Why do we give up instead of take on?

With today being Fat Tuesday, I’ve been talking to my girls about their Lenten sacrifices. My older daughter is quite ambitious on the topic. My younger one seems to know her limits.
The older has told me that she’s giving up her Disney Infinity. Considering this is her favorite gift from Christmas and her birthday, and that she has been canoodling Grandma into buying her new characters every few weeks, I was a bit surprised. Her teacher has been talking to her class about really making their sacrifice matter. I don’t want her to fail on this, or start hating Lent for it. So I let her in on the Sunday escape clause. I think we’ll make it now.
The little one has decided to give up M&M’s. I’m not exactly sure that she eats M&M’s all that much. But it definitely wasn’t going to be Smarties ( like those way too much) or cheese, like her girlfriend from school. She certainly will have a better time of it than her sister, who she will likely terrorize by plugging Infinity into X-Box at every opportunity.
I was never real big on giving things up. I’d give up gum, but I was never a huge gum person anyway. I always felt bad about it, but I just could never bring myself to give up something I loved so much, that by the third week of Lent I’d be dragging to Sunday like a man lost in the desert, parched for a piece of chocolate or some ice cream.
I get the point of the sacrifice, but who says you have to give something up? It seems kind of futile when we almost always go directly back to the waiting arms of whatever we gave up. Take the relatively new phenomenon of giving up social media. Its kind of like seeing how long you can hold your breath. When you give up Twitter or Facebook or whatever, you know your going back full force just after Jesus meets Mary Magdalene in the garden.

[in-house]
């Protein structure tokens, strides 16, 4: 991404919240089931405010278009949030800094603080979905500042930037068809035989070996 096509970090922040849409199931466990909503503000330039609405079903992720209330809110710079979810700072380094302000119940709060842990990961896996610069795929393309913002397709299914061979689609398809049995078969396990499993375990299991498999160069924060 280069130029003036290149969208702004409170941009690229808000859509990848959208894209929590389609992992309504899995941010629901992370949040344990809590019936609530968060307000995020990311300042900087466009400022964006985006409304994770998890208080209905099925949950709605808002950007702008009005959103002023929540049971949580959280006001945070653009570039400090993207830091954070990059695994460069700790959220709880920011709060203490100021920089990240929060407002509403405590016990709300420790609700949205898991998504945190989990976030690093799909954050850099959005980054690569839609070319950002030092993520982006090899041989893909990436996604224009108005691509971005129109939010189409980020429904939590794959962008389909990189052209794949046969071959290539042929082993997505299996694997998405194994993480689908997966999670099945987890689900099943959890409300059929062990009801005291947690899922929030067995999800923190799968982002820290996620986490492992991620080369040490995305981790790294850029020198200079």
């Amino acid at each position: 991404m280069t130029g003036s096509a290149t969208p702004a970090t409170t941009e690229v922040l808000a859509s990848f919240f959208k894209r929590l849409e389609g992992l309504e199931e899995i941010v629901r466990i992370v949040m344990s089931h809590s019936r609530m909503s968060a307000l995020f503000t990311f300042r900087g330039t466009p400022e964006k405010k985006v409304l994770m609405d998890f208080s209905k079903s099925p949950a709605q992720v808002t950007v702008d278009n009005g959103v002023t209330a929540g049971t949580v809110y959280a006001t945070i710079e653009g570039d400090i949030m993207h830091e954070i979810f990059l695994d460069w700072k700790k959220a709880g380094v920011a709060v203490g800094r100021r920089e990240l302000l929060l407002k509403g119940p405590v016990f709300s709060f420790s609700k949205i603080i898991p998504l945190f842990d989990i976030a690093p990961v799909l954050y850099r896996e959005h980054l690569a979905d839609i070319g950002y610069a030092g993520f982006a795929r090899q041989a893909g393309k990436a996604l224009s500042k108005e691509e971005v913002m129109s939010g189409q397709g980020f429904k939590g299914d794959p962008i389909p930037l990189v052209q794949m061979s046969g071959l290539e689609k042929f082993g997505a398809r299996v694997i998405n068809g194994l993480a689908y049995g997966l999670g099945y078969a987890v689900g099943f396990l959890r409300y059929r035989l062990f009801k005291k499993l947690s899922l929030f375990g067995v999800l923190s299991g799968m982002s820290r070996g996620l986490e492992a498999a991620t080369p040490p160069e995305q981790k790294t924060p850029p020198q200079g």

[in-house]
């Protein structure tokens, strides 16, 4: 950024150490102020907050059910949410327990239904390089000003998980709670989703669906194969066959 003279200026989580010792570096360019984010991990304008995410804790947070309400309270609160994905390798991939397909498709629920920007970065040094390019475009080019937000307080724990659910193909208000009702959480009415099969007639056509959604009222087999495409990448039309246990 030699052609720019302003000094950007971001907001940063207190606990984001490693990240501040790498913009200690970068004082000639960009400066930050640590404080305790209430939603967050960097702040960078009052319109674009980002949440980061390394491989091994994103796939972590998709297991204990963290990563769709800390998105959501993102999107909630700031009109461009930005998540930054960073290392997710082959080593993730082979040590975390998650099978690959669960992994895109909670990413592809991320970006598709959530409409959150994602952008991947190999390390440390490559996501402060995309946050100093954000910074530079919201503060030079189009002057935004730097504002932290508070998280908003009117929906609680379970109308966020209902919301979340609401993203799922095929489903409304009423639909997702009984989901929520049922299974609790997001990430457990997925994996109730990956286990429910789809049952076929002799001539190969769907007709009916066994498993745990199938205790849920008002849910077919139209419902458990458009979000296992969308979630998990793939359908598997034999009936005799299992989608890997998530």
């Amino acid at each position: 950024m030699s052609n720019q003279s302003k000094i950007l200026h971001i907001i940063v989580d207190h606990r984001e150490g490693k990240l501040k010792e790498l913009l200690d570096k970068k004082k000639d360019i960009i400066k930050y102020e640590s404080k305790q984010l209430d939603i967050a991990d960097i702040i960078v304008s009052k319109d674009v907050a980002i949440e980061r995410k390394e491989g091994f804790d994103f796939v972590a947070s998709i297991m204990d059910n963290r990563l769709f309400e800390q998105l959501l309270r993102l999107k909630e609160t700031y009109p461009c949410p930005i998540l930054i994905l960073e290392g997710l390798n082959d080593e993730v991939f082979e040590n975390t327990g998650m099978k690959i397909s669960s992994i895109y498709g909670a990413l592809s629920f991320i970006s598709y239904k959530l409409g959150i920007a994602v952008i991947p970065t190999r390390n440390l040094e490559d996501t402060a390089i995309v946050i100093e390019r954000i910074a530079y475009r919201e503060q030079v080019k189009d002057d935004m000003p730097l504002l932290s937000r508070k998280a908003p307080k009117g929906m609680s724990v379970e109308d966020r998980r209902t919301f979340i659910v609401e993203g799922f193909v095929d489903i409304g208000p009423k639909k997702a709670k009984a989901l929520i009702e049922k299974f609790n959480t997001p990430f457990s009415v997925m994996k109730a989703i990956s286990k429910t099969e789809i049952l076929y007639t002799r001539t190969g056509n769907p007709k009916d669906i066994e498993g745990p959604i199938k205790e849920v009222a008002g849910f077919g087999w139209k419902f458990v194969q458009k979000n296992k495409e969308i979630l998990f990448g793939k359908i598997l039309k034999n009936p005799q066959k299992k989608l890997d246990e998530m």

Instead of giving it up, how about doing something really hard with it? Use it to spread God’s Word. Tweet the Gospel. Facebook an anti-abortion message. Or, be really bold. Take on the people who bash Pope Francis with disgusting and pornographic comments. No one really sees you giving up Facebook. How about going out on a limb. Proclaim your Catholicism – and maybe draw some ire your own way.
If that frightens you, try showing people you’re a Catholic in other ways. My personal attempt this year will be volunteering in a food bank. I’ve always wanted to do more service work, but never seemed to find anything that made me feel comfortable. This year, I finally get it. I’m not supposed to feel comfortable. So I’m hoping when Lent ends, not only will the food bank be sick of me, I hope my kids will be complaining about me dragging them out there with me.
At this Sunday’s Mass, we had a visiting priest from the Byzantine right. He said that to have a truly productive Lent, you need sacrifice, prayer, and alms giving. There are so many ways to do these things that do not involve candy, soda, gum or electronics. Why not try to be patient in traffic? Why not let someone cut into a line of traffic when those famous orange barrels make their appearance? Pay someone else’s bill in the drive-thru. Give someone who looks sad a compliment. Check in on an elderly neighbor, or give a young mother in your neighborhood an afternoon off by watching her baby. How about being courteous and friendly with a store cashier, or leaving a waitress a little extra in her tip? Do something for someone in your family that they aren’t expecting.
Lent is not just time to give up something it seems impossible to live without. Especially when your going right back to it anyway. Do something that makes a real difference – something that another person will remember. Something that has a potential to last. Something that identifies you as a Catholic.

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